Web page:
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Murder is defined as the unlawful killing of a human being or a fetus, with malice aforethought.  There are two kinds of malice aforethought, express malice and implied malice.  Express malice is where the defendant acted unlawfully and intended to kill the victim.  Implied malice is when the defendant (a) intentionally committed an act; (b) the natural consequences of the act were dangerous to human life; (c) at the time they acted, they knew the act was dangerous and acted deliberately and with a conscious disregard for human life.   
Malice aforethought must be proved for murder in the first or second degree. 
1. First-degree murder
California Penal Code § 189 distinguishes between first and second-degree murder. First-degree murder can be me in a couple of ways. First-degree murder if the killing is (1) "willful, deliberate, and premeditated;" (2) committed by a "destructive device or explosive, a weapon of mass destruction, knowing use of ammunition designed primarily to penetrate metal or armor, poison, lying in wait, [and] torture;" or (3) if the killing constitutes felony-murder (committed in the perpetration of, or attempt to perpetrate and felony with the intent to inflict death.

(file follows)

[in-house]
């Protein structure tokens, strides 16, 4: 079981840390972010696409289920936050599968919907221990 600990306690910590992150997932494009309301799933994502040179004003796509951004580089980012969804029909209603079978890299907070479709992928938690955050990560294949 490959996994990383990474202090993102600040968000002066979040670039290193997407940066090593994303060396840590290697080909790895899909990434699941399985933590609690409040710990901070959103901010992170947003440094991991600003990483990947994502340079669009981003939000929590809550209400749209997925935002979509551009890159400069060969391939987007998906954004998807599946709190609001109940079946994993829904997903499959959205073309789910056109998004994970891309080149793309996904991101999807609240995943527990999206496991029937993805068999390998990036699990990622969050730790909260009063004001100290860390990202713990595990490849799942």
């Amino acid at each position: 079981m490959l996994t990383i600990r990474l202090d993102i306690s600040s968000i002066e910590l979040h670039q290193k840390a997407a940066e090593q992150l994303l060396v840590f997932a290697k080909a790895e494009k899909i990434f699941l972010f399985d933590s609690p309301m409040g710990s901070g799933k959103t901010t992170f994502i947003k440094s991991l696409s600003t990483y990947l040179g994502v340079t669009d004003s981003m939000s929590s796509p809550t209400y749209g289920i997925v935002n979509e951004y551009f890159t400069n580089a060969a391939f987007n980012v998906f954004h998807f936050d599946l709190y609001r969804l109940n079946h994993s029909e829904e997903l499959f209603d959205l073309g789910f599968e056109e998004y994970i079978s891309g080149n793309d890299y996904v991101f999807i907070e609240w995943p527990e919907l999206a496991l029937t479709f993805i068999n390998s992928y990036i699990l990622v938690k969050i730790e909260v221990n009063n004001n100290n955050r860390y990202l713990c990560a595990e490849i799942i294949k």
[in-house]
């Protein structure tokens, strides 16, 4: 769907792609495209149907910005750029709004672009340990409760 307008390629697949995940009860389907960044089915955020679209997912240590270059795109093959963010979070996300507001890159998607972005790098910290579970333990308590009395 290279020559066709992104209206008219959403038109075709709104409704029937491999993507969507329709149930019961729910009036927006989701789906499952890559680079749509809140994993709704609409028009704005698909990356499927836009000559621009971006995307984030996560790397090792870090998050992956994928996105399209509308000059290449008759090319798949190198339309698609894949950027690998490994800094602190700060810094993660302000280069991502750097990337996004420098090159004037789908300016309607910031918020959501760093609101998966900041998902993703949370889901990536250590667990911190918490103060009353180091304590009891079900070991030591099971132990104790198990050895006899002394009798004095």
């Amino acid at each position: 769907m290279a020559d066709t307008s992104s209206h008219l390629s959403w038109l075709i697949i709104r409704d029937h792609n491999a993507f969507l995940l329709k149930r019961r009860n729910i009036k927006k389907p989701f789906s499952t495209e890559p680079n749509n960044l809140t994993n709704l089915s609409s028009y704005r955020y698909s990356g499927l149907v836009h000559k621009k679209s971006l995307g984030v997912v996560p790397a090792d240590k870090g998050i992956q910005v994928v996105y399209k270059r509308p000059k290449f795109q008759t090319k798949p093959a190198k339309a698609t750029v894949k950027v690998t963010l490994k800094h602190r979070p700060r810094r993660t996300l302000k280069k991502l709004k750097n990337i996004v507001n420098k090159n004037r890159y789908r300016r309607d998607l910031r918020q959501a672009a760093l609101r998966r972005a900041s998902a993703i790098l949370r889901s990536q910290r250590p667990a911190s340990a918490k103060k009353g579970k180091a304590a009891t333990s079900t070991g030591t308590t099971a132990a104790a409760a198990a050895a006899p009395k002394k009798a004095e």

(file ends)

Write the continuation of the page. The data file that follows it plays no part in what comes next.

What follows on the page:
2. Second-degree murder
Second-degree murder includes "all other kinds of murders" that do not qualify as first-degree murder or felony-murder. Second-degree murder can be divided into three basic categories: 1) purposeful killing without premeditation, 2) implied malice murder, or 3) inherently dangerous felony-murder.
It is important to talk to an experienced criminal defense attorney as soon as possible.  There are an assortment of legal defenses that can be presented for a Penal code section 187 (murder charge).  Ask a skilled attorney what defenses could be used in the defense of a murder charge.

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